Note: I have never performed the mainly Cree script.

Do you have ambitions to perform more theatrical work in Cree? 
If Tomson asked me to perform a role in Cree from one of his plays, of course I would jump at the chance and accept the challenge. Learning new languages is one of the greatest pleasures of my life. In fact, living, laughing, crying, and loving in different languages is what has made my life the awesome ride that it is today. But, specific ambitions to perform more theatrical works in Cree? No. Theatre work in general is what I am hoping for, in any language. More chances to work with exceptional theatre people and companies here in Toronto, for example, would be great. Being a working mom is making me long for contracts nearer to home. Travel is wonderful, but it can, and does, get tricky.

Obviously your collaborations with Highway go back a long time, but can you talk specifically about working with him as a pianist and musician? 
Tomson is a very thoughtful musician to perform with because he listens and plays the way a fellow actor on stage would listen and play. He is reactive and ever-present. He listens so intently, in fact, that he has, on occasion, lost his place on account of breaking into uncontrollable laughter along with the audience (and me too, ha!). Beyond his sensitivity, all I can say is that working with Tomson Highway, pianist and musician, is a distinct pleasure and honour. When he entrusts me with a new song, a new story to tell, I feel like the luckiest performer alive. Also, it is always a joyous sort of affair because the man is particularly, profoundly, full of love to give.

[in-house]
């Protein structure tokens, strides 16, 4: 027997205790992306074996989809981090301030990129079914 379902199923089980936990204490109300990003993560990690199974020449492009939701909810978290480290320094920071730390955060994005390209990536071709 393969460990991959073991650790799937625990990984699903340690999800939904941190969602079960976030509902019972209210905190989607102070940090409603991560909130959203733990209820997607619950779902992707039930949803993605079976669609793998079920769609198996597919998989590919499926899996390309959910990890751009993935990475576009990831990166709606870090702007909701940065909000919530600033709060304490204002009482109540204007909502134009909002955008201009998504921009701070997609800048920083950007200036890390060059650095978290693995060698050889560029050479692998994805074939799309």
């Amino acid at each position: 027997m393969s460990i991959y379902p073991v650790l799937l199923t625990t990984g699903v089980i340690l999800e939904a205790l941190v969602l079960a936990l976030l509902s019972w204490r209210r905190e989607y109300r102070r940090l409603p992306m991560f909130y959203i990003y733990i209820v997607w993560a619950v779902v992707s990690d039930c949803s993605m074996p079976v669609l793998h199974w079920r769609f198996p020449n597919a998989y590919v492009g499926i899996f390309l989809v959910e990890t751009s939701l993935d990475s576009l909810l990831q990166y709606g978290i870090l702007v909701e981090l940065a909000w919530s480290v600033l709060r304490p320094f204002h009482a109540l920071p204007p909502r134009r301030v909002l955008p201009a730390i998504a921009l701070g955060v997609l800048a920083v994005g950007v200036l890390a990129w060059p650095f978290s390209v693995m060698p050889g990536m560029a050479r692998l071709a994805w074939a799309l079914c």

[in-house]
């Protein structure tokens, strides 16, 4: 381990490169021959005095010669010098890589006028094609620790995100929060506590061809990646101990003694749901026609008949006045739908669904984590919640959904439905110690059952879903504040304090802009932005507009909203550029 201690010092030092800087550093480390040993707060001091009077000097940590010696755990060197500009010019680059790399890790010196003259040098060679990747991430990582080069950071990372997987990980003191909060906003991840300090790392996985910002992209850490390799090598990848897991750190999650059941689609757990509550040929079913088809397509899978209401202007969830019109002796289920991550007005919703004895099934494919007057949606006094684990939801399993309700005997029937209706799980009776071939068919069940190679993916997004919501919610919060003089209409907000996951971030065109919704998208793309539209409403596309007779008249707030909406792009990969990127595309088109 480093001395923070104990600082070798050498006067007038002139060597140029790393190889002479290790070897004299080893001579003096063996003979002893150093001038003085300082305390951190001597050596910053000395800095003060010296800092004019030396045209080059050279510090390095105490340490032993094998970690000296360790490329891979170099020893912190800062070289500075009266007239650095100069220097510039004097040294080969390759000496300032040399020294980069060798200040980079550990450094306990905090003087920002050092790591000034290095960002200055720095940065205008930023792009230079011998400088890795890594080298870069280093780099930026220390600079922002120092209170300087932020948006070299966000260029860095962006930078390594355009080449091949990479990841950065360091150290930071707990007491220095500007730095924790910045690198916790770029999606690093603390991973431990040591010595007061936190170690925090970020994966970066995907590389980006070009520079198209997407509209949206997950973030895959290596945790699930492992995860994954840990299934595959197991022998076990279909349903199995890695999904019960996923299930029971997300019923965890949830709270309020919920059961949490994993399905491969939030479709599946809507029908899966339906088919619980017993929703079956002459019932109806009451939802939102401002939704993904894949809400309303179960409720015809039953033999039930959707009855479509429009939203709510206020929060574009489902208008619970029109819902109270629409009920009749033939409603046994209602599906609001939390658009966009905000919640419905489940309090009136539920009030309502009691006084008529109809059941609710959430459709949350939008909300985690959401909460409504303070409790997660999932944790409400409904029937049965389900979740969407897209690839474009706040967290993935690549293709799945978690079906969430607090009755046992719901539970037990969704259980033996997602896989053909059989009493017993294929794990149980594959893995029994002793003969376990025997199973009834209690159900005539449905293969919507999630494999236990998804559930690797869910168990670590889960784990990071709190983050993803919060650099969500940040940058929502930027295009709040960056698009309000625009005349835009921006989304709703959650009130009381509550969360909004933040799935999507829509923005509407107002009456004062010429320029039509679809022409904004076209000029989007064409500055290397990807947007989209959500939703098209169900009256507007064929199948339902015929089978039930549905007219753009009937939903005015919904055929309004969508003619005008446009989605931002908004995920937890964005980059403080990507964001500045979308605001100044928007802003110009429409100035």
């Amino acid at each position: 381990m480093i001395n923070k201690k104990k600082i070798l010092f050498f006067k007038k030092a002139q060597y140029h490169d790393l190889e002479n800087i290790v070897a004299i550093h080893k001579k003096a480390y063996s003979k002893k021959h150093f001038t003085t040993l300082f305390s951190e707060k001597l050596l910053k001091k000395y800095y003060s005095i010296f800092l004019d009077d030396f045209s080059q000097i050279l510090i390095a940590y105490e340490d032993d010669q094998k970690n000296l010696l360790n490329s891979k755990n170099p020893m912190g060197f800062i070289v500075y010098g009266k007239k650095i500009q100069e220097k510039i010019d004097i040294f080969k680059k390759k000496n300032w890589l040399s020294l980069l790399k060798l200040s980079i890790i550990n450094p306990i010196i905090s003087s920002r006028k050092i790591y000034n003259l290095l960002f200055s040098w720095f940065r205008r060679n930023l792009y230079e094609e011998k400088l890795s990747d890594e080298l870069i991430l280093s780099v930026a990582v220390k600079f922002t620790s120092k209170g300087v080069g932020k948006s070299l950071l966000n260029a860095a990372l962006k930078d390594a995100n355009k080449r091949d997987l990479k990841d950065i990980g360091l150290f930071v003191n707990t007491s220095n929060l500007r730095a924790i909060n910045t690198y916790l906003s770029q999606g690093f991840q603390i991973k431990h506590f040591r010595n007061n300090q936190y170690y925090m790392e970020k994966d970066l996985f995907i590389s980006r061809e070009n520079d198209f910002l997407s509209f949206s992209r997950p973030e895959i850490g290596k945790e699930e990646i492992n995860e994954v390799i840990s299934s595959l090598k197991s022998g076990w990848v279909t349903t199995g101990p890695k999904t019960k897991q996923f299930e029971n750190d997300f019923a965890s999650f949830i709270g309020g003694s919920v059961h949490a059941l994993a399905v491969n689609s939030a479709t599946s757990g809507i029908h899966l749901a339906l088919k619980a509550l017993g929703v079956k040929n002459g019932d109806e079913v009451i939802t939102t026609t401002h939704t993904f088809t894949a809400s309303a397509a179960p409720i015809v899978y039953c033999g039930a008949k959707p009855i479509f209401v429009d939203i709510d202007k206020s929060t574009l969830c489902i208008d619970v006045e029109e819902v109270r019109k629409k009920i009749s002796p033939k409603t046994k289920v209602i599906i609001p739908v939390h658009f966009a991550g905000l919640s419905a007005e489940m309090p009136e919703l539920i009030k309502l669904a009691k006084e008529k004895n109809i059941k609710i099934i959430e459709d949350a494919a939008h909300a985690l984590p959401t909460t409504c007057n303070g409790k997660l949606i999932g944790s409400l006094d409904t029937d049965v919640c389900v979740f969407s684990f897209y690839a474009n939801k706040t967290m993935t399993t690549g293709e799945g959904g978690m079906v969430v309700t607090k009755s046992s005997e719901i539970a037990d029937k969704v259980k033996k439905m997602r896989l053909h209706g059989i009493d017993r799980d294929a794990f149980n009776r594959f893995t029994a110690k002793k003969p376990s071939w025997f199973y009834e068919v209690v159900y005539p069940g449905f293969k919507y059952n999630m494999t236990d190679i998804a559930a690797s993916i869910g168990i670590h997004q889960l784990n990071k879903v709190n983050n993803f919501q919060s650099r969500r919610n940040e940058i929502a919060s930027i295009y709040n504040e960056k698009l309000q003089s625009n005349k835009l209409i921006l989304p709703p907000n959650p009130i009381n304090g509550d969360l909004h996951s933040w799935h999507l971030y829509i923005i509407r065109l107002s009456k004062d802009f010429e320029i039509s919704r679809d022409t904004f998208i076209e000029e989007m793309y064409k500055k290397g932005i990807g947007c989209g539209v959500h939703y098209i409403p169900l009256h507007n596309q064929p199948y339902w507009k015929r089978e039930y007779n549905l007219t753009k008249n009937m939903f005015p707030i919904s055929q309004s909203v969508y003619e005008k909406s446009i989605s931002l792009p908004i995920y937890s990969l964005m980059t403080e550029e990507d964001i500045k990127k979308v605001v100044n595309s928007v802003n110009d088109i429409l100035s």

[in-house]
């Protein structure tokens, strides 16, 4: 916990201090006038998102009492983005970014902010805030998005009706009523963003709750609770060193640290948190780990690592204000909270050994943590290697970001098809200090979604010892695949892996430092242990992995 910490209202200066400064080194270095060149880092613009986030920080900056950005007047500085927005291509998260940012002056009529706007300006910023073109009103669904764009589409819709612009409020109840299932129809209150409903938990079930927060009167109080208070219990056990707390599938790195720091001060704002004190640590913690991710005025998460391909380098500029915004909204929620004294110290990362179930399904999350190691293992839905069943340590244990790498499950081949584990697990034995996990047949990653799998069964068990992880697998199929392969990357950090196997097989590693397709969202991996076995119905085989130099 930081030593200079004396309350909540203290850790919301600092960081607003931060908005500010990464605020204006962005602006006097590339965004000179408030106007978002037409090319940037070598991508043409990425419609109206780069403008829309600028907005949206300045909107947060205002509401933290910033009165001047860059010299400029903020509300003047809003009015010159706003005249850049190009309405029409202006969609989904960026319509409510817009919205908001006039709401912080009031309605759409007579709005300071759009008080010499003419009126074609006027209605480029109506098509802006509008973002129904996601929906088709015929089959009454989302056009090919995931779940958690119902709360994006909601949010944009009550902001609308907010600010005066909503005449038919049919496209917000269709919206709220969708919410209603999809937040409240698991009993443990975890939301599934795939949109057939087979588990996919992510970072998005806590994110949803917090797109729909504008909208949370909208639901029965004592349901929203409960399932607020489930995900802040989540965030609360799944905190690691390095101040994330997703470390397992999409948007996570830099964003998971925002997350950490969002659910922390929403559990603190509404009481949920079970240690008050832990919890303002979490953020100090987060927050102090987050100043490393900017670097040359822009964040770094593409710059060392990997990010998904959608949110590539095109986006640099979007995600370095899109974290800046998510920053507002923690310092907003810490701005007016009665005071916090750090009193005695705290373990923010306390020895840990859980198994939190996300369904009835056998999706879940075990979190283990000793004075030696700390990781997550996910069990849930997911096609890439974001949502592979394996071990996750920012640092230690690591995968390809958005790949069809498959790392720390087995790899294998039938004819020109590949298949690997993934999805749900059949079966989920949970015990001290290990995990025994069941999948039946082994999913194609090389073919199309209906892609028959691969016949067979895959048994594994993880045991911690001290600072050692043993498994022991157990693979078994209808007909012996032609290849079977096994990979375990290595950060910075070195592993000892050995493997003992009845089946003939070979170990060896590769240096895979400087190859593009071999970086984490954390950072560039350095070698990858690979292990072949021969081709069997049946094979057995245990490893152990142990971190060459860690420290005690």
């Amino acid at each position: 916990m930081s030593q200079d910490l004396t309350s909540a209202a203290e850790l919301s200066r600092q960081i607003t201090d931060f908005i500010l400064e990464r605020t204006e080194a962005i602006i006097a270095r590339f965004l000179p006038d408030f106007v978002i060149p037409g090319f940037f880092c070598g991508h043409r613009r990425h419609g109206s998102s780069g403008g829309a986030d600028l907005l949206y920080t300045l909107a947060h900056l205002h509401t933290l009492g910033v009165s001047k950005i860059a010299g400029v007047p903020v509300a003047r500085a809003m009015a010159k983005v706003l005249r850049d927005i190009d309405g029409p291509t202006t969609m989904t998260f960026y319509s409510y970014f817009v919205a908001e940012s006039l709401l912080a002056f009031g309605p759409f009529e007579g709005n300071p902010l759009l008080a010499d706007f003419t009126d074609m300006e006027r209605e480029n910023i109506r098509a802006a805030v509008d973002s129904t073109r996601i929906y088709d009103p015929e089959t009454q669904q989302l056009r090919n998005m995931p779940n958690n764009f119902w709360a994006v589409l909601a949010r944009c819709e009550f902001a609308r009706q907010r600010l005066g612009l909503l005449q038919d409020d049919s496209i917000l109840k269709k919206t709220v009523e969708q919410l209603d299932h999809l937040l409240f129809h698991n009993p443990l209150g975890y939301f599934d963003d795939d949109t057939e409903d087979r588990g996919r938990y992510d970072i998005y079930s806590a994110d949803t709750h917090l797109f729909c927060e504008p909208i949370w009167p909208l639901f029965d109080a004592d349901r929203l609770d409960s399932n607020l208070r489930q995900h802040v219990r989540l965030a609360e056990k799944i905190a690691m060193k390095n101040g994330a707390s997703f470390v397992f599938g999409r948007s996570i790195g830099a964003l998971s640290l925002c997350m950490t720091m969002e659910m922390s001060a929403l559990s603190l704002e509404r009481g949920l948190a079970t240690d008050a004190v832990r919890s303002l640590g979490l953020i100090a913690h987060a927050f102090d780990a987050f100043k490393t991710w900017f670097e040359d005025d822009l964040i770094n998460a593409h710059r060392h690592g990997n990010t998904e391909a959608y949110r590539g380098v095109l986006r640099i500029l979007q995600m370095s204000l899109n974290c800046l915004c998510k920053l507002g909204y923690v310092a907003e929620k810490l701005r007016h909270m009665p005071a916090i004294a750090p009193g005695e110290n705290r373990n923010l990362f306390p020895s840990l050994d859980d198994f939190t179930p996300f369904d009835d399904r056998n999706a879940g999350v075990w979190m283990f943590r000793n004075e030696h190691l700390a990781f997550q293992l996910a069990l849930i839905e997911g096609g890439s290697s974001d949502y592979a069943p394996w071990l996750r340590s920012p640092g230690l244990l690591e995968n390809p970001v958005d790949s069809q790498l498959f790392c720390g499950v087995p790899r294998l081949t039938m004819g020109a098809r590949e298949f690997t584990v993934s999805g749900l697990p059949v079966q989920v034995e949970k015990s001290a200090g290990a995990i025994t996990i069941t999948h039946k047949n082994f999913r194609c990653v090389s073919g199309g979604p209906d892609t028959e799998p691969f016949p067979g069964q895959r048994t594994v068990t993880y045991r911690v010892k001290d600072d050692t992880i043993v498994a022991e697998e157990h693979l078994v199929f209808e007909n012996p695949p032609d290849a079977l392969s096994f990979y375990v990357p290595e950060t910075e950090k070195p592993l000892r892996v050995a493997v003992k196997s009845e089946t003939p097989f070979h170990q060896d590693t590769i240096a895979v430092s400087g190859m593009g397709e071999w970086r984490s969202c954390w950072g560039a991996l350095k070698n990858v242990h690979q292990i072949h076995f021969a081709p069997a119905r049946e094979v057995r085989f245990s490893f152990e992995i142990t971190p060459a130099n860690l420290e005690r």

Did you have a favourite moment in the production?
The tango at the top of Act 2 is delicious to perform, but the Cree prayer in “Some Say a Rose transports the audience and I to some place so far away, so intimate, together.

I’m sorry but there are too many favourite moments.

What are you working on now or next?
My sophomore album, MADRE | AMIGA | HERMANA, is days away from being printed and pressed, with an official launch scheduled for the fall.

April 19th, 2017 – Koerner Hall debut with my quintet! Sharing the night with a Grammy award-winning band from Colombia called Monsieur Periné!

April 21st, 2017 – European tour (3 weeks) with the Tomson Highway Trio, performing Cree Cabaret with Tomson at the piano and the elegant Marcus Ali on sax.

May 12th, 2017 – Koerner Hall (again!) with Tomson Highway and Marcus Ali.

Do you have anything you’d like to add?
Hope to see you all at Koerner Hall, on April 19th and again on May 12th!

Also, thank you very much for your time.